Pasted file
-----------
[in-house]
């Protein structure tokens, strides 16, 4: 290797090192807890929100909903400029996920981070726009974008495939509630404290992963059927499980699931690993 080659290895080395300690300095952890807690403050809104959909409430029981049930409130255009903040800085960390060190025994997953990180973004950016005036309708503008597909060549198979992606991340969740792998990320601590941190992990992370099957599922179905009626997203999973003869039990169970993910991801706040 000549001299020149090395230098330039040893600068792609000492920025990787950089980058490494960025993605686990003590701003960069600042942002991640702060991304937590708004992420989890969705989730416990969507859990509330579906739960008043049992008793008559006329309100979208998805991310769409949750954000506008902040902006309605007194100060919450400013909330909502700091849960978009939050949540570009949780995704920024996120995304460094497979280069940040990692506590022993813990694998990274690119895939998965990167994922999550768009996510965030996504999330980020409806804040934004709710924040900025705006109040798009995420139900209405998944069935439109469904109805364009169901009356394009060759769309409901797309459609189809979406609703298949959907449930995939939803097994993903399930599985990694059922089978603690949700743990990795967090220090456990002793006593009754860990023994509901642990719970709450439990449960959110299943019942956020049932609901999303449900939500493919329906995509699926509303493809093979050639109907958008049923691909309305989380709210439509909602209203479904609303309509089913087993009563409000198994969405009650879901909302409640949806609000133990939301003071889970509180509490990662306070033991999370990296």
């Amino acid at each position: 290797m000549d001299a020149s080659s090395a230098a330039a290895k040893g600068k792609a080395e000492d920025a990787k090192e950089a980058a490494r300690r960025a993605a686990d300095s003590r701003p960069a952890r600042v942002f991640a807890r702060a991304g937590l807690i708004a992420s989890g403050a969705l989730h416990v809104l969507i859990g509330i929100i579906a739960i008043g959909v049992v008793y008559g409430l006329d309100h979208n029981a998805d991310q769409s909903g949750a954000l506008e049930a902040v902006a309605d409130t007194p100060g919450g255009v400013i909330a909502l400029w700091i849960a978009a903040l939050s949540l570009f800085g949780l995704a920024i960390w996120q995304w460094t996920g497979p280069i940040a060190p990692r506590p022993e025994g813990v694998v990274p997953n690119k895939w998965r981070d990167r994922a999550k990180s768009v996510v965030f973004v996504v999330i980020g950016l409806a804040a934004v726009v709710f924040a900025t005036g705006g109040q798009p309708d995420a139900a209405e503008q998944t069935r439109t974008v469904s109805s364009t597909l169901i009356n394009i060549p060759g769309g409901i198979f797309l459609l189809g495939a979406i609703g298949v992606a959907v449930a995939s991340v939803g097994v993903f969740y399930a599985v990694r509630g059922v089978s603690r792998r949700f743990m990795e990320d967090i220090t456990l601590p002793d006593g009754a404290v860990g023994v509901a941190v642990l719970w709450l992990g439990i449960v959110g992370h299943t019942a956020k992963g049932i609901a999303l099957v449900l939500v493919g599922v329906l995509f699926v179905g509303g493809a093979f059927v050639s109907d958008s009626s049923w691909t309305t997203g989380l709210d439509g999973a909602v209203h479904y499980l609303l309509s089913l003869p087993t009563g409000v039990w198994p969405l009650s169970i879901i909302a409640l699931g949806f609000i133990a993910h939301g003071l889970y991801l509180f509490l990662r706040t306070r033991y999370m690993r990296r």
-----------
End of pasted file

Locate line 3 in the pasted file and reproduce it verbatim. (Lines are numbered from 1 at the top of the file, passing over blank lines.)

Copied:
């Amino acid at each position: 290797m000549d001299a020149s080659s090395a230098a330039a290895k040893g600068k792609a080395e000492d920025a990787k090192e950089a980058a490494r300690r960025a993605a686990d300095s003590r701003p960069a952890r600042v942002f991640a807890r702060a991304g937590l807690i708004a992420s989890g403050a969705l989730h416990v809104l969507i859990g509330i929100i579906a739960i008043g959909v049992v008793y008559g409430l006329d309100h979208n029981a998805d991310q769409s909903g949750a954000l506008e049930a902040v902006a309605d409130t007194p100060g919450g255009v400013i909330a909502l400029w700091i849960a978009a903040l939050s949540l570009f800085g949780l995704a920024i960390w996120q995304w460094t996920g497979p280069i940040a060190p990692r506590p022993e025994g813990v694998v990274p997953n690119k895939w998965r981070d990167r994922a999550k990180s768009v996510v965030f973004v996504v999330i980020g950016l409806a804040a934004v726009v709710f924040a900025t005036g705006g109040q798009p309708d995420a139900a209405e503008q998944t069935r439109t974008v469904s109805s364009t597909l169901i009356n394009i060549p060759g769309g409901i198979f797309l459609l189809g495939a979406i609703g298949v992606a959907v449930a995939s991340v939803g097994v993903f969740y399930a599985v990694r509630g059922v089978s603690r792998r949700f743990m990795e990320d967090i220090t456990l601590p002793d006593g009754a404290v860990g023994v509901a941190v642990l719970w709450l992990g439990i449960v959110g992370h299943t019942a956020k992963g049932i609901a999303l099957v449900l939500v493919g599922v329906l995509f699926v179905g509303g493809a093979f059927v050639s109907d958008s009626s049923w691909t309305t997203g989380l709210d439509g999973a909602v209203h479904y499980l609303l309509s089913l003869p087993t009563g409000v039990w198994p969405l009650s169970i879901i909302a409640l699931g949806f609000i133990a993910h939301g003071l889970y991801l509180f509490l990662r706040t306070r033991y999370m690993r990296r």